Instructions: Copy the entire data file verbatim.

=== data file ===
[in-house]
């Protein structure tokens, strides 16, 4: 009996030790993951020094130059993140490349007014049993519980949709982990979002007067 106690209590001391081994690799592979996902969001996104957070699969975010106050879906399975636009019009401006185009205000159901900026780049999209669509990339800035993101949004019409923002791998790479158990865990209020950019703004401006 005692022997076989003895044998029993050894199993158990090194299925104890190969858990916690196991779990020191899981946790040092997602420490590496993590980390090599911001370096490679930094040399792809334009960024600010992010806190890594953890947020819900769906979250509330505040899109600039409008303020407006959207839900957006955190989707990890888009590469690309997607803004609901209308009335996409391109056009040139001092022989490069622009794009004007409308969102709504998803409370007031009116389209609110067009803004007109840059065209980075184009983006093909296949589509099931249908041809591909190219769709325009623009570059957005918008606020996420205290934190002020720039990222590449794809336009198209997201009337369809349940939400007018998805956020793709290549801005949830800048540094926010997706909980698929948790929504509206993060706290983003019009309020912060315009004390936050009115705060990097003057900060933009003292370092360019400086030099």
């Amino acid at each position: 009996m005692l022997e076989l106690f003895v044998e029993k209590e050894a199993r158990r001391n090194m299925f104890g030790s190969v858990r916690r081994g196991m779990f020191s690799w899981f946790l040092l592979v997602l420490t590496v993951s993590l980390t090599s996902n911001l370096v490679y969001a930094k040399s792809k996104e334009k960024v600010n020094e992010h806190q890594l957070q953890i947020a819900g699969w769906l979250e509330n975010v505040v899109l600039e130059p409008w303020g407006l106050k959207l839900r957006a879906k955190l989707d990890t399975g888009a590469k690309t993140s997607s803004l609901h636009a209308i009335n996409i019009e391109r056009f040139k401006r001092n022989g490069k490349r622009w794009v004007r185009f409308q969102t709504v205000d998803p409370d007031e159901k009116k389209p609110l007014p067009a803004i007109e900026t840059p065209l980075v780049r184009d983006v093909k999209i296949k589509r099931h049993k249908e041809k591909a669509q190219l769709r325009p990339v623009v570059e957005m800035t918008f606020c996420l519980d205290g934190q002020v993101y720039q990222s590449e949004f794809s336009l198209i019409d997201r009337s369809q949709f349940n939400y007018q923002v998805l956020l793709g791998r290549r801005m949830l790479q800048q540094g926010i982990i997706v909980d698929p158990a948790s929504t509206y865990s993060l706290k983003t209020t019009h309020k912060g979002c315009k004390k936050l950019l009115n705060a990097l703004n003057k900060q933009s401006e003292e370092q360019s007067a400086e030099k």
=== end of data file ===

[in-house]
């Protein structure tokens, strides 16, 4: 009996030790993951020094130059993140490349007014049993519980949709982990979002007067 106690209590001391081994690799592979996902969001996104957070699969975010106050879906399975636009019009401006185009205000159901900026780049999209669509990339800035993101949004019409923002791998790479158990865990209020950019703004401006 005692022997076989003895044998029993050894199993158990090194299925104890190969858990916690196991779990020191899981946790040092997602420490590496993590980390090599911001370096490679930094040399792809334009960024600010992010806190890594953890947020819900769906979250509330505040899109600039409008303020407006959207839900957006955190989707990890888009590469690309997607803004609901209308009335996409391109056009040139001092022989490069622009794009004007409308969102709504998803409370007031009116389209609110067009803004007109840059065209980075184009983006093909296949589509099931249908041809591909190219769709325009623009570059957005918008606020996420205290934190002020720039990222590449794809336009198209997201009337369809349940939400007018998805956020793709290549801005949830800048540094926010997706909980698929948790929504509206993060706290983003019009309020912060315009004390936050009115705060990097003057900060933009003292370092360019400086030099």
């Amino acid at each position: 009996m005692l022997e076989l106690f003895v044998e029993k209590e050894a199993r158990r001391n090194m299925f104890g030790s190969v858990r916690r081994g196991m779990f020191s690799w899981f946790l040092l592979v997602l420490t590496v993951s993590l980390t090599s996902n911001l370096v490679y969001a930094k040399s792809k996104e334009k960024v600010n020094e992010h806190q890594l957070q953890i947020a819900g699969w769906l979250e509330n975010v505040v899109l600039e130059p409008w303020g407006l106050k959207l839900r957006a879906k955190l989707d990890t399975g888009a590469k690309t993140s997607s803004l609901h636009a209308i009335n996409i019009e391109r056009f040139k401006r001092n022989g490069k490349r622009w794009v004007r185009f409308q969102t709504v205000d998803p409370d007031e159901k009116k389209p609110l007014p067009a803004i007109e900026t840059p065209l980075v780049r184009d983006v093909k999209i296949k589509r099931h049993k249908e041809k591909a669509q190219l769709r325009p990339v623009v570059e957005m800035t918008f606020c996420l519980d205290g934190q002020v993101y720039q990222s590449e949004f794809s336009l198209i019409d997201r009337s369809q949709f349940n939400y007018q923002v998805l956020l793709g791998r290549r801005m949830l790479q800048q540094g926010i982990i997706v909980d698929p158990a948790s929504t509206y865990s993060l706290k983003t209020t019009h309020k912060g979002c315009k004390k936050l950019l009115n705060a990097l703004n003057k900060q933009s401006e003292e370092q360019s007067a400086e030099k």